It appears that in 2006, not even the experts at NHK understood that HDVD shows of the symphony have to be photographed differently from DVDs. But by 2009 (when the Brahms Symphony No. 2 was recorded) the NHK folks had figured this out.
Now let's enjoy a few screen shots from the Brahms Symphony No. 2.
Here's a full-orchestra shot which fills the entire field of view. This is workable with 1080 lines of video resolution. But you can see that more resolution would be welcome at this range with this many players on the stage. Maybe one day we will have "4K" recordings that will allow you to see this image with the same resolution you get with your own eyes in the typical concert hall:
Below is my favorite whole-orchestra shot for this event. Here you can see every player and you can see most of them well because the camera is closer. But something has to give. The 1st violins are seen from behind; the 2nd violins must serve as proxy. But note also: this is one of the few views that lets you see all the violas. There are 10 violas in two rows next to the stage, but then there are 2 more in front of the double-basses:
Here the view looking looking across the orchestra from the other side of the stage. This is the best shot on the disc of the violins. If I had any constructive criticism of this disc, I would ask for at least one shot with every violin (1st and 2nd):
I'm not going to show any solo or 2 person sections. Instead I'll try give you a few good shots of multiple sections (which are rarely seen in DVDs). Here are trombones, clarinets, bassoons, and flutes:
Here's all the brass but the tuba:
The tympani and bones again:
Finally, here's a good utility shot of the cellos. This can also be used with everybody is playing and you want to be closer than a full-orchestra shot:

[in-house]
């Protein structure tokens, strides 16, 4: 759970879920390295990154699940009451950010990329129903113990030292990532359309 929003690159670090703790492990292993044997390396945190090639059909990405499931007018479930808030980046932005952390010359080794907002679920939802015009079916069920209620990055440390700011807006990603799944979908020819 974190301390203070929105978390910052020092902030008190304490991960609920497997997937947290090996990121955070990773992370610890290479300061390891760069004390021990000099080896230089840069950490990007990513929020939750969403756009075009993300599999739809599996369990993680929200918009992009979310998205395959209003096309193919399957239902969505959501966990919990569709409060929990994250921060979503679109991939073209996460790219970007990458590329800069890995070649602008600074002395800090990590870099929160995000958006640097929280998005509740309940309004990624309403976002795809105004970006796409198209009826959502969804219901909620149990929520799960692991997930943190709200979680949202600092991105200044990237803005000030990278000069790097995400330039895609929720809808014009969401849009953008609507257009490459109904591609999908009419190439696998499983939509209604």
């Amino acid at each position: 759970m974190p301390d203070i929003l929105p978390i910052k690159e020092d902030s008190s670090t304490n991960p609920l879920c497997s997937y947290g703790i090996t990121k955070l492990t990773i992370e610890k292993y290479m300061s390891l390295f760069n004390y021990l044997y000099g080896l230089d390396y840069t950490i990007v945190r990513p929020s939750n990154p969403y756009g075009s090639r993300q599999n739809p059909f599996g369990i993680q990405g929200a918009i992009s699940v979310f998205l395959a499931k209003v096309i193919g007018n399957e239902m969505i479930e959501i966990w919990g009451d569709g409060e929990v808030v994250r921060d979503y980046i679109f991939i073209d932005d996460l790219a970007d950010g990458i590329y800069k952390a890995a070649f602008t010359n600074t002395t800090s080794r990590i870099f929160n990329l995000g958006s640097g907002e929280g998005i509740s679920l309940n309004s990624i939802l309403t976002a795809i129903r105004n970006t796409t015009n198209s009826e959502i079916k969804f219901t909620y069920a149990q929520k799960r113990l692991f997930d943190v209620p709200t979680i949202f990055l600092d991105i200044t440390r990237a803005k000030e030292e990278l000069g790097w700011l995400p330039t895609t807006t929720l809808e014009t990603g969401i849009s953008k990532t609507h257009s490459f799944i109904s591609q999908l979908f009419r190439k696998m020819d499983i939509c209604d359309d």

The shots above are just a few example---almost every view is just as pretty.
Now see the Worksheet I did on this Brahms Symphony No. 2. The most important thing to note is that there are 23 whole-orchestra shots, 24 part-orchestra shots, and 53 large scale views! This totals 100 "supershots." There are 256 cuts in the video, so 39% of the clips are supershots! The 256 clips comprise 45:30 of music, for a stately pace that averages close to 11 seconds per cut. This is half the pace, or twice as slow, as a typical DVD. There are only 33 conductor shots for 13% of total clips. And this disc does have nice shots all your favorite principal players in solos. It does not have worthless shots of players' backs or of instruments only. There is some zooming and panning, but always done slowly and tastefully with no motion artifacts.
Tellingly, this video was not offered in DVD. It was shot to show how good a symphony can sound and look in HD TV, i.e. it's a true HDVD product. You can't make a video that works well in both DVD and HDVD presentations. The two formats are mutually incompatible.
In summary: for superb playing, sound recording, video quality and video content, I give this Brahms Symphony No. 2 an A+ and our flare designation for work of special quality and importance. Because of DVDitis, I would give the Shostakovich Symphony No. 5 a "C." But thanks to its superior 96kHz/24 bit sound, I move the grade for Symphony No. 5 up to "B-."
[Don't forget to compare this story to our report on the Lucerne Brahms S2 performance as recorded by Accentus.]